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The partisan gap in Americans' concerns about U.S.-Russian relations has widened — and flipped — since President Trump was elected last year, per a Pew report.

Expand chart

Reproduced from a Nov. 9, 2017 Pew Research Center study.

Behind the numbers: Pew has shifted wording on its questions about Russia over the years, depending on relevant foreign policy issues. In 2005, 2006, 2008, 2013 and 2015, respondents were asked their views on "growing authoritarianism in Russia." In 2009 and 2013, they were asked about "growing tensions between Russia and its neighbors." Respondents were asked about "tensions with Russia" in 2016 and "Russia's power and influence" in 2017.

Key takeaways:

  • Democrats and Republicans generally agreed on whether Russia posed a threat to the U.S. until the Trump era.
  • In the full pool of respondents, 52% said Russia is a major threat and 38% called it a minor threat.
  • Per the report, 46% of Americans think China poses a major threat; 59% say so about climate change; 68% feel threatened by ISIS.
  • The share of Americans who see ISIS as a threat has dropped from 83% in 2015 to 68% this year.
  • A significantly larger portion of respondents feel threatened by North Korea's nuclear program (75%) compared to Iran's program (53%).

Go deeper

NRA files for bankruptcy, says it will reincorporate in Texas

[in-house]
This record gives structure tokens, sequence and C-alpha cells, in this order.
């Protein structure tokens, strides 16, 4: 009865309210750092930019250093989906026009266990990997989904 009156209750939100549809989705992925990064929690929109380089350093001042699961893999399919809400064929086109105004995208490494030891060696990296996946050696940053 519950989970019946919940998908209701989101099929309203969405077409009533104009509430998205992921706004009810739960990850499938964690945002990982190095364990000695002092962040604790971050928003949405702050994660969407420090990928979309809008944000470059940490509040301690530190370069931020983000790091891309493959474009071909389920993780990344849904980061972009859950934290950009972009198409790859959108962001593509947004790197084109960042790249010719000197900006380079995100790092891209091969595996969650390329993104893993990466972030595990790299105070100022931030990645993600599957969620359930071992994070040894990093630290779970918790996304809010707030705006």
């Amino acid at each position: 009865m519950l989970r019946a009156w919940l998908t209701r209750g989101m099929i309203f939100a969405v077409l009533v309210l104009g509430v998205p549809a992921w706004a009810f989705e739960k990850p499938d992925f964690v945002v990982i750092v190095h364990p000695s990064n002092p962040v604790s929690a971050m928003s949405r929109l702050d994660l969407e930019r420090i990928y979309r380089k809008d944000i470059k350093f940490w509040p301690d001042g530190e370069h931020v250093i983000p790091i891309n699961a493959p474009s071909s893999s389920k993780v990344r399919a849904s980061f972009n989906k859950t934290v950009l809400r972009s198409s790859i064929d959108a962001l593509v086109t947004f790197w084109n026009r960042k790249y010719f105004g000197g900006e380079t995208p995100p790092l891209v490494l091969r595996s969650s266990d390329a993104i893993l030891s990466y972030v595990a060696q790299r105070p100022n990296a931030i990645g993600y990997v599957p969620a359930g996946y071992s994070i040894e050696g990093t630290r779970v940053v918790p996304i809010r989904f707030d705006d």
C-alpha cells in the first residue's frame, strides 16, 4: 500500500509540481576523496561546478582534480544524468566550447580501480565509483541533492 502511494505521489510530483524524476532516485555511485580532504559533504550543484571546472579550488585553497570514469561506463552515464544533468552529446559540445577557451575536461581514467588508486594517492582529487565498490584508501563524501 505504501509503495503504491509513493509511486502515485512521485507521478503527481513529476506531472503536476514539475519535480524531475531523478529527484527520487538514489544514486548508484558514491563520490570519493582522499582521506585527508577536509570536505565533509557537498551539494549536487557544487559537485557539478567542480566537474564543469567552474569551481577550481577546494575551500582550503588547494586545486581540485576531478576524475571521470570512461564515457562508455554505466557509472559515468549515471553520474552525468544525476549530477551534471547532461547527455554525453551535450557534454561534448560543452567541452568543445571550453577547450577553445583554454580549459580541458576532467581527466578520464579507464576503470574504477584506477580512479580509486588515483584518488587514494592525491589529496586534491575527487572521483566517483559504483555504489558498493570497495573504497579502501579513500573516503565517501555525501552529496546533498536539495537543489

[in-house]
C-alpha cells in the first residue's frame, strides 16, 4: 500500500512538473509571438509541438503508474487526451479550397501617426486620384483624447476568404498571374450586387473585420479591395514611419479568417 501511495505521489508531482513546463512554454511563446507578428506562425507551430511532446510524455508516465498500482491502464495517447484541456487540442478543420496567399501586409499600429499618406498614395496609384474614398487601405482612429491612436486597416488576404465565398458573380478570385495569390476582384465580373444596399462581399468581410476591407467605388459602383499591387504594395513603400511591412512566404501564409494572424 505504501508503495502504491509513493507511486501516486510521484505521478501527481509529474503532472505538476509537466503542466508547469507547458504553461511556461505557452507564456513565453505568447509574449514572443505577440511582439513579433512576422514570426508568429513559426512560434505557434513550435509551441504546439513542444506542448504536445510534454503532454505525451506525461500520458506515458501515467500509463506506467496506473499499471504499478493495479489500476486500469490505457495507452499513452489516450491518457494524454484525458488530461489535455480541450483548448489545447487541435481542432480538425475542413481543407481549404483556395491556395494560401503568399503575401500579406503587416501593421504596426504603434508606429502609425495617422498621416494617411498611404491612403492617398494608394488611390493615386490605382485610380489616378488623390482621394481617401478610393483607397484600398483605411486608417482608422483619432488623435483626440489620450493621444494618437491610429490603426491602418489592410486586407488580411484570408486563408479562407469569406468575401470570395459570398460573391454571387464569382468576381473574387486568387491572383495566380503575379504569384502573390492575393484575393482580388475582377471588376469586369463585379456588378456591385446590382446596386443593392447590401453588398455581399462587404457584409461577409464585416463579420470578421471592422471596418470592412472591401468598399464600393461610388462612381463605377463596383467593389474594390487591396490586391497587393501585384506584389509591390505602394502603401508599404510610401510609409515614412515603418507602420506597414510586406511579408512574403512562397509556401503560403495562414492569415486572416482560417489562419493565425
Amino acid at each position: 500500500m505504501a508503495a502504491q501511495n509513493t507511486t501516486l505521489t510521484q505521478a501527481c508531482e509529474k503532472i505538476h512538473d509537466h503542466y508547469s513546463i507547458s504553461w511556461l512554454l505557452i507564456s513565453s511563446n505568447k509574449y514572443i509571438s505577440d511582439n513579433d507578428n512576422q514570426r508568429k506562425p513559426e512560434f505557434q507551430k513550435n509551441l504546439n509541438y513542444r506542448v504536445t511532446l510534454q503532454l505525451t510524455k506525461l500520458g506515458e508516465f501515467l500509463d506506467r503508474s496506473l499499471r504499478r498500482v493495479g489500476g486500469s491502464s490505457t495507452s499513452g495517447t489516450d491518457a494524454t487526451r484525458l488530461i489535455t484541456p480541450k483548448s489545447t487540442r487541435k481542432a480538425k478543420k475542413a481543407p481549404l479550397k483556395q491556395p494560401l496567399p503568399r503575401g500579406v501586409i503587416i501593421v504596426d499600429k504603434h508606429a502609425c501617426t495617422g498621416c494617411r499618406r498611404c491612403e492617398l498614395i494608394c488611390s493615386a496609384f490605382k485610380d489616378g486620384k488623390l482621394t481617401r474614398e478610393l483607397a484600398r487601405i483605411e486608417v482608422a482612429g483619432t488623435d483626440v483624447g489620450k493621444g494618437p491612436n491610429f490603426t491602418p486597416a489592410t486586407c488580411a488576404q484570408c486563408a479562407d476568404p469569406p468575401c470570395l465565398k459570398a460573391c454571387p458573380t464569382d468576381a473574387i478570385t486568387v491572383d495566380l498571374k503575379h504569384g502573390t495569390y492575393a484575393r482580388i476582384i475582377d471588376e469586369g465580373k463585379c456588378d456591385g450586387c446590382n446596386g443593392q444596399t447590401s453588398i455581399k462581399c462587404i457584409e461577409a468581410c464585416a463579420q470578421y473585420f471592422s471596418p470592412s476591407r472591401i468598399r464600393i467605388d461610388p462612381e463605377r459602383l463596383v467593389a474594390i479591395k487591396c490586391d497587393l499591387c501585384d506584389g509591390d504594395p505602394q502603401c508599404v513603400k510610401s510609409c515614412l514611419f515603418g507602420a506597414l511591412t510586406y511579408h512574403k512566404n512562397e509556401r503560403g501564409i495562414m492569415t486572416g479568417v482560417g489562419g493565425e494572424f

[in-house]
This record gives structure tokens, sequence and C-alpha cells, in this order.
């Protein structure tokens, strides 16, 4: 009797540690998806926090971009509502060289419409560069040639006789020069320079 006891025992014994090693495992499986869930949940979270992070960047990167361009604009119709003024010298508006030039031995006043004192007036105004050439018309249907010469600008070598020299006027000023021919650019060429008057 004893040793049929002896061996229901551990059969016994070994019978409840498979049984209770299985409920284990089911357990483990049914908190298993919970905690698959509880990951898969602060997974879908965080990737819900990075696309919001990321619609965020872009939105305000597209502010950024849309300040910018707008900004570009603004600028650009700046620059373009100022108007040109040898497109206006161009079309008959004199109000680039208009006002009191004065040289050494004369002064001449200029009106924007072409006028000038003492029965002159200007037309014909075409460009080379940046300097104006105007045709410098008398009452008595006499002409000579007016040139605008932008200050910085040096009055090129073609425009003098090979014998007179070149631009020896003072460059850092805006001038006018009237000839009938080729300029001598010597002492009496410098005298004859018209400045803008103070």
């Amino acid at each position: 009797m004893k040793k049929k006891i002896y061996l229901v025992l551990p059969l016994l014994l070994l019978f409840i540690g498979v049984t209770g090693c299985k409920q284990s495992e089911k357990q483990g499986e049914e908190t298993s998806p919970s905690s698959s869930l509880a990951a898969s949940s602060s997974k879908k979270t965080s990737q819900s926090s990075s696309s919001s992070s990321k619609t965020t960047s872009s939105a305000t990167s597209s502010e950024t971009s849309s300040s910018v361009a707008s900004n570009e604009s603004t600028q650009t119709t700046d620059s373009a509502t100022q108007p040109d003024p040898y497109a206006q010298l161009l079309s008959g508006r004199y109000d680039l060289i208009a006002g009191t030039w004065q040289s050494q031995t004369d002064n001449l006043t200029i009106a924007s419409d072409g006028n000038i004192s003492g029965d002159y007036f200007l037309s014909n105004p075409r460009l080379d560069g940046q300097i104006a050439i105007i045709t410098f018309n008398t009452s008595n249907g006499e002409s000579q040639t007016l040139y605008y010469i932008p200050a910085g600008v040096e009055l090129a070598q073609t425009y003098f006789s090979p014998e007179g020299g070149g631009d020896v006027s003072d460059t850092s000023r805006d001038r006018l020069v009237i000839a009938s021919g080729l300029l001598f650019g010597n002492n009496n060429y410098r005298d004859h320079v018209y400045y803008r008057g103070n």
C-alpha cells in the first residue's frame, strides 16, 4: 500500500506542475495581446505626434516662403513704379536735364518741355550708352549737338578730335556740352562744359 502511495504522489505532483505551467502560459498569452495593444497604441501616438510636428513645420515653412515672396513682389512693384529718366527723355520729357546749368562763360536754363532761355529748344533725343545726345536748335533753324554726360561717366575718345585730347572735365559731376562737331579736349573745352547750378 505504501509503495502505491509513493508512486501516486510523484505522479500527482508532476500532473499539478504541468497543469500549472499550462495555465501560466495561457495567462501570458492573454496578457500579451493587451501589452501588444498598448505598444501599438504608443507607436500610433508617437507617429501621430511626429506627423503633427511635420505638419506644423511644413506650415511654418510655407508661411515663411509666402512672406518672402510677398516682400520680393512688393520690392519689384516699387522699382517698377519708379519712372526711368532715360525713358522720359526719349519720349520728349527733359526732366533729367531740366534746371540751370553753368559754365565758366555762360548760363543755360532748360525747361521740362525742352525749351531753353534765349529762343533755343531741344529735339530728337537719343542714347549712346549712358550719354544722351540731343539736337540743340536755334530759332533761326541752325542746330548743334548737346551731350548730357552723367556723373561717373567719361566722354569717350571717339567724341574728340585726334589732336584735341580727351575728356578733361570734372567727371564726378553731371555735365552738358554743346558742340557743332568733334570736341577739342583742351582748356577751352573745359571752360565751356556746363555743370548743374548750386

Wayne LaPierre of the National Rifle Association (NRA) speaks during CPAC in 2016. Photo: Saul Loeb/AFP via Getty Images

The National Rifle Association said Friday it has filed for voluntary bankruptcy as part of a restructuring plan.

Driving the news: The gun rights group said it would reincorporate in Texas, calling New York, where it is currently registered, a "toxic political environment." Last year, New York Attorney General Letitia James filed a lawsuit to dissolve the NRA, alleging the group committed fraud by diverting roughly $64 million in charitable donations over three years to support reckless spending by its executives.

44 mins ago - Politics & Policy

Biden: "We will manage the hell out of" vaccine distribution

Joe Biden. Photo: Chip Somodevilla / Getty Images

President-elect Joe Biden promised to invoke the Defense Production Act to increase vaccine manufacturing, as he outlined a five-point plan to administer 100 million COVID-19 vaccinations in the first months of his presidency.

Why it matters: With the Center for Disease Control and Prevention warning of a more contagious variant of the coronavirus, Biden is trying to establish how he’ll approach the pandemic differently than President Trump.

A new Washington

Photo: Stefani Reynolds/Getty Image

D.C. Mayor Muriel Bowser said Friday that the city should expect a "new normal" for security — even after President-elect Biden's inauguration.

The state of play: Inaugurations are usually a point of celebration in D.C., but over 20,000 troops are now patrolling Washington streets in an unprecedented preparation for Biden's swearing-in on Jan. 20.

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